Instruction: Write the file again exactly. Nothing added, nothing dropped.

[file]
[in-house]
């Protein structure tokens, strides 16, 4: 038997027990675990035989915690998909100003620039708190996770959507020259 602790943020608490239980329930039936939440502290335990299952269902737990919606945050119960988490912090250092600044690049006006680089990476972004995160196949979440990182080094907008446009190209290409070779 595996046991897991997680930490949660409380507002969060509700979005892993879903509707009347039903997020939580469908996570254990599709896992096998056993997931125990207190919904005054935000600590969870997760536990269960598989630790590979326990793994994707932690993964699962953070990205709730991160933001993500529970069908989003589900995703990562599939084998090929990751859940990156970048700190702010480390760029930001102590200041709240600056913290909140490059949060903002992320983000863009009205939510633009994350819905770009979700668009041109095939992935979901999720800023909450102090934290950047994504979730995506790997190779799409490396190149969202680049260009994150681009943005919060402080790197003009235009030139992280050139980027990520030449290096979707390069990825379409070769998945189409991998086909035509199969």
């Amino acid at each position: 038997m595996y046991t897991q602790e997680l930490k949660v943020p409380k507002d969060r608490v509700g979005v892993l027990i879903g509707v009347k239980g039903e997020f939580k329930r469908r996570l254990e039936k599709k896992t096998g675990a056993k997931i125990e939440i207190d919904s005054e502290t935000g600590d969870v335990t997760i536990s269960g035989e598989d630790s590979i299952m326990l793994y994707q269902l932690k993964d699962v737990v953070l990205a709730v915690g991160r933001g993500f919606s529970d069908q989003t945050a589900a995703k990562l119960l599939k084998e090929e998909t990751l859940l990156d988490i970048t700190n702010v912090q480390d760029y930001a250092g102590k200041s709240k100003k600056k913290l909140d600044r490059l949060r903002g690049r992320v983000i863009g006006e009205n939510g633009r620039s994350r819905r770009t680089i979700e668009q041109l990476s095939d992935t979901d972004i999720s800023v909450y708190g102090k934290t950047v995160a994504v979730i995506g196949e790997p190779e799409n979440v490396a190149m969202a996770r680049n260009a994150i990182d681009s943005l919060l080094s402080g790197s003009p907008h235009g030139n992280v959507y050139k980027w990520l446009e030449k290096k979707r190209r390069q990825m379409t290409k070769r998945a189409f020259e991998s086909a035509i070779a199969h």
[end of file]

[in-house]
């Protein structure tokens, strides 16, 4: 038997027990675990035989915690998909100003620039708190996770959507020259 602790943020608490239980329930039936939440502290335990299952269902737990919606945050119960988490912090250092600044690049006006680089990476972004995160196949979440990182080094907008446009190209290409070779 595996046991897991997680930490949660409380507002969060509700979005892993879903509707009347039903997020939580469908996570254990599709896992096998056993997931125990207190919904005054935000600590969870997760536990269960598989630790590979326990793994994707932690993964699962953070990205709730991160933001993500529970069908989003589900995703990562599939084998090929990751859940990156970048700190702010480390760029930001102590200041709240600056913290909140490059949060903002992320983000863009009205939510633009994350819905770009979700668009041109095939992935979901999720800023909450102090934290950047994504979730995506790997190779799409490396190149969202680049260009994150681009943005919060402080790197003009235009030139992280050139980027990520030449290096979707390069990825379409070769998945189409991998086909035509199969």
């Amino acid at each position: 038997m595996y046991t897991q602790e997680l930490k949660v943020p409380k507002d969060r608490v509700g979005v892993l027990i879903g509707v009347k239980g039903e997020f939580k329930r469908r996570l254990e039936k599709k896992t096998g675990a056993k997931i125990e939440i207190d919904s005054e502290t935000g600590d969870v335990t997760i536990s269960g035989e598989d630790s590979i299952m326990l793994y994707q269902l932690k993964d699962v737990v953070l990205a709730v915690g991160r933001g993500f919606s529970d069908q989003t945050a589900a995703k990562l119960l599939k084998e090929e998909t990751l859940l990156d988490i970048t700190n702010v912090q480390d760029y930001a250092g102590k200041s709240k100003k600056k913290l909140d600044r490059l949060r903002g690049r992320v983000i863009g006006e009205n939510g633009r620039s994350r819905r770009t680089i979700e668009q041109l990476s095939d992935t979901d972004i999720s800023v909450y708190g102090k934290t950047v995160a994504v979730i995506g196949e790997p190779e799409n979440v490396a190149m969202a996770r680049n260009a994150i990182d681009s943005l919060l080094s402080g790197s003009p907008h235009g030139n992280v959507y050139k980027w990520l446009e030449k290096k979707r190209r390069q990825m379409t290409k070769r998945a189409f020259e991998s086909a035509i070779a199969h």